Are your houseplants sparking joy?

Yesterday, after 5 weeks, I returned back to my house – and plants. It was an amazing experience walking into a green home and my eyes feasted on every inch of every corner, taking in the status of each green child. It was also exhilarating to see the progress of all my plants. Most plant parents will agree, there is no better feeling than seeing something you’ve cared for doing well.

That being said, there is a downside coming back to an indoor jungle. And for a while I couldn’t work out the unsettled feeling I had being back, but I think I’ve pinned it down now: owning a plant is a great responsibility and it’s not all rainbows and sunshine.

The first plants I saw when I got out of the car are those in my sick bay because they’re located in the garage, away from all my other plants. This definitely set the tone for me as most of my ‘sick’ plants were not doing any better. The first thing my brain jumped to was to strategise on new methods to help these plants further – even though some of them have been in that area for at least 6 months and have had multiple interventions. Then walking around my house I immediately started noting other things that were going wrong with some of my greenies: “Why are those leaves wilting- were they watered too much, has it been too hot? Or have they been infected by a bug? Perhaps I can move the plant to a brighter area or maybe I need to spray it with some Neem oil or does it need more feeding?”. This can be an exhausting process to go through if you’re seeing more problems than blessings and it’s led me to work out some new rules for my plant hoarding hobby.

Rule 1: Remember, it’s a hobby not a job

The moment you start associating words such as ‘burden’ ‘sacrifice’ or ‘effort’ with your hobby you know you’re doing it wrong. What you actually have is a job without pay. A hobby is something that should spark joy and reinvigorate you to experiment with your techniques and methods. If you enjoy nursing your plants from their sickbays, then that’s great. I had to identify that this is not something I enjoy or am actually good at. Comparatively I love styling plants and propagating them. You don’t have to be great at every aspect of growing plants to be a great plant parent or to get joy from them.

Rule 2: Spend your time wisely

Declutter and rethink what’s important to you. There’s no point in keeping a plant for the simple fact that it’s green and alive when it’s irritating the hell out of you. As I recently found out, people are more than willing to swap plants or take in your sick plants if they enjoy the challenge of nursing them or if they find value in that specific plant.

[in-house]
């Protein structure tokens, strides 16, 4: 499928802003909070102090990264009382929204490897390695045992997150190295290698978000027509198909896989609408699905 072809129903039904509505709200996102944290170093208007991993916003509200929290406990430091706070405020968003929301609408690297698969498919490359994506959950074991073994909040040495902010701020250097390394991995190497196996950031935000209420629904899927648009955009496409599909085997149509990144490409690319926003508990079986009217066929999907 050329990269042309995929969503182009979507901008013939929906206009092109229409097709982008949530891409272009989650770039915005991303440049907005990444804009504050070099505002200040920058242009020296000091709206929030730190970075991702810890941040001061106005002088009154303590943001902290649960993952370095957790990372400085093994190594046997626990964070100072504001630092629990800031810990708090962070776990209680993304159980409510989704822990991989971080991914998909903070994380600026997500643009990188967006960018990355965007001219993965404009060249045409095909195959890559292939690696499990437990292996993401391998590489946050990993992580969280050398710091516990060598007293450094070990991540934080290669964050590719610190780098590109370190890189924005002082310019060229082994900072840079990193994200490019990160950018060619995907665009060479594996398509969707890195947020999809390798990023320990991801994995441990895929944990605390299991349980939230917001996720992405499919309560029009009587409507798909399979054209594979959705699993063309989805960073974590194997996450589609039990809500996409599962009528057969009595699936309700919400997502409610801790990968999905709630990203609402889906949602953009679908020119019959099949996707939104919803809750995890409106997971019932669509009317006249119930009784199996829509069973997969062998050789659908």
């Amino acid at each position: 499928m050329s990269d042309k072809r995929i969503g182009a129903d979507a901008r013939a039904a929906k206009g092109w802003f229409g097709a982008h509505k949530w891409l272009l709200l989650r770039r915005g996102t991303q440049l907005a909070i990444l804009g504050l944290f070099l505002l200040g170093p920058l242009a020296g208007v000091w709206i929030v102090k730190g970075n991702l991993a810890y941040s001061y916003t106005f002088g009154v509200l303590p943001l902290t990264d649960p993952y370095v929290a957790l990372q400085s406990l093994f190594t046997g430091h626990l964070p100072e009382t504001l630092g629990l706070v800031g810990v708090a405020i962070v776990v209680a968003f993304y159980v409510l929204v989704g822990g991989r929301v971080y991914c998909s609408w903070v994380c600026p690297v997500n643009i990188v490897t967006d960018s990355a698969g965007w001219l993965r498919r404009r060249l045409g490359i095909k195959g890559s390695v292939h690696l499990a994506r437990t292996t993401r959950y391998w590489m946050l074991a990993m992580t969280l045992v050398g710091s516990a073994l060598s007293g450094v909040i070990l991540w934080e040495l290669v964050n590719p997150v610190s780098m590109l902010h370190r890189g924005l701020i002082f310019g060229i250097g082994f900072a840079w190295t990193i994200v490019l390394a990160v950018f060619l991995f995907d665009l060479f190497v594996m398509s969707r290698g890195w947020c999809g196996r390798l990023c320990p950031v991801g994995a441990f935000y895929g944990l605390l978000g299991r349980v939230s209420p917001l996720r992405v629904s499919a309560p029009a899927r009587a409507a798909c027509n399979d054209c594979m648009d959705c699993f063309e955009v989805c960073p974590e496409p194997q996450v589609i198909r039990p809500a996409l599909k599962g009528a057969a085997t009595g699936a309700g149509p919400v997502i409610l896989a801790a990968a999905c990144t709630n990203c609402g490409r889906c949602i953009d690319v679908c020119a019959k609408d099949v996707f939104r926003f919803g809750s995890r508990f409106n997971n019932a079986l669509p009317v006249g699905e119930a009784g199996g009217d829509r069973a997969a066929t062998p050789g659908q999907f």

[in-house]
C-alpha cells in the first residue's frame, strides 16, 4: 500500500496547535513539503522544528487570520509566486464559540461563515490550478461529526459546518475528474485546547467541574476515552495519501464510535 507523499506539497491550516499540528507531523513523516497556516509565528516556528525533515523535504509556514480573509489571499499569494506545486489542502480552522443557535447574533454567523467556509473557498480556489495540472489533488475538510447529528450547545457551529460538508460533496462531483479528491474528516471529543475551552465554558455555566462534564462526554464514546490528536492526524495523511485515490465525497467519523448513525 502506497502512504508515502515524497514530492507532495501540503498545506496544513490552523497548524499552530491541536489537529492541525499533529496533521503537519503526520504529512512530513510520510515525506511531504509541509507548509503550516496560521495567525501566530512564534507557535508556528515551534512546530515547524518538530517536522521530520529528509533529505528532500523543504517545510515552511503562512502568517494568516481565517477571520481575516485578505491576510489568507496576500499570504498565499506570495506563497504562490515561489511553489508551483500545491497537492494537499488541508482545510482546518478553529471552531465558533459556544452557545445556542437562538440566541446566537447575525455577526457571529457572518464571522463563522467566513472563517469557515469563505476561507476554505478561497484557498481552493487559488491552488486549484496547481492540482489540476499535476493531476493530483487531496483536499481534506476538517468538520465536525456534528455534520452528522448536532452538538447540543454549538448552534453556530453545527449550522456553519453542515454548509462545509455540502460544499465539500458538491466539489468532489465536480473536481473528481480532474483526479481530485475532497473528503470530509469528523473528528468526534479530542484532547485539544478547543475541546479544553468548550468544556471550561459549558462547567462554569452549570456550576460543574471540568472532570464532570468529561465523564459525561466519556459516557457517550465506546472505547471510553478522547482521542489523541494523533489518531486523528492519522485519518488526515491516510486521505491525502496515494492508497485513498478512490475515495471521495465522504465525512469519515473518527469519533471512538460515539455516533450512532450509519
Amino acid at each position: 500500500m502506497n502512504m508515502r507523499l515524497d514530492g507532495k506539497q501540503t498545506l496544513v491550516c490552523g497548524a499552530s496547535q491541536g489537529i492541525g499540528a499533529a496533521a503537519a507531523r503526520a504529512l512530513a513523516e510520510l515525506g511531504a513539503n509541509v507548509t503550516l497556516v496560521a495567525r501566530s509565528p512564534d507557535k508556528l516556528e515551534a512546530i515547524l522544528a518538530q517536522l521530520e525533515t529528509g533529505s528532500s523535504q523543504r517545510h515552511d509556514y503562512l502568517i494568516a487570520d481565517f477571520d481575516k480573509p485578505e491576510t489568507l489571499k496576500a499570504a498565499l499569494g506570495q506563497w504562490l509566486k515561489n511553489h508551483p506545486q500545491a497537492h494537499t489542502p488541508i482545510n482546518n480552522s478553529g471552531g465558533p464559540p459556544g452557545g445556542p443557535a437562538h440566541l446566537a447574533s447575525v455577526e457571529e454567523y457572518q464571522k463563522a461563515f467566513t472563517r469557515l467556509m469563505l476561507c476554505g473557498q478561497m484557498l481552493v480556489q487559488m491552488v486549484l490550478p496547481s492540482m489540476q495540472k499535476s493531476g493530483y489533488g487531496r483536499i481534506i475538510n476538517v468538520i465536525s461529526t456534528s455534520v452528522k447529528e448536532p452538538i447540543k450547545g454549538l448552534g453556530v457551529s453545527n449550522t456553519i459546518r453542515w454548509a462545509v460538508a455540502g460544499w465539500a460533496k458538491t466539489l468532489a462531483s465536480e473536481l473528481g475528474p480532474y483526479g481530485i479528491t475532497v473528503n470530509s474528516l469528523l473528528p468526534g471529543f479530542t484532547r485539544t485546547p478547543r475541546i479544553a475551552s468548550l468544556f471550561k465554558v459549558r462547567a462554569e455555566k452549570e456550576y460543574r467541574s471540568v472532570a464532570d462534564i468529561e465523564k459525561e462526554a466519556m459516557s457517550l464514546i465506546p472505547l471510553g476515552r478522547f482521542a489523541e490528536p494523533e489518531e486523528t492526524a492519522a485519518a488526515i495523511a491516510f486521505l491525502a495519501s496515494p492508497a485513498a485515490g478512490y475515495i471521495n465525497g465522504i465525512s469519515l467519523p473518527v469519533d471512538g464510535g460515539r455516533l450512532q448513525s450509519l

Often when you spend time on something you can see that your input equals your output. For example, good test results are usually the result from time spent studying or a clean house is due to the time put in cleaning it. Unfortunately, growing plants and the correlation of time spent on them is not as black and white. For instance, if you try and repot your succulents every now and then, water them and feed them, you’re likely to kill them. Or you might spend ages humidifying your plant and wiping down it’s leaves but it won’t necessarily result in a better growing plant. It’s here where you have to again, try and be careful with your time. Make sure you’re aware of the effort you’re putting in to a certain plant and be at peace that it might not have the intended results that you’re looking for.

Rule 3: Be kind to yourself and your plants

A plant is as imperfect as it is perfect- as are you. In our Instagram and Pinterest run world where everything is portrayed as it’s best self, it’s important to realise that in reality even nature has a difficult time sometimes and that’s ok. A burnt leaf or the odd mealybug shouldn’t be the end of the world. It might also help to know that even the best horticulturists kill the odd plant now and then and that’s ok.

Plants are great and they’ll always be my number one hobby. This journey I’m on will probably include many more revelations about how to play at this hobby smarter, faster and better. For the moment I’m just grateful that I have the groundwork to make sure I’m getting the maximum joy out of my green friends.

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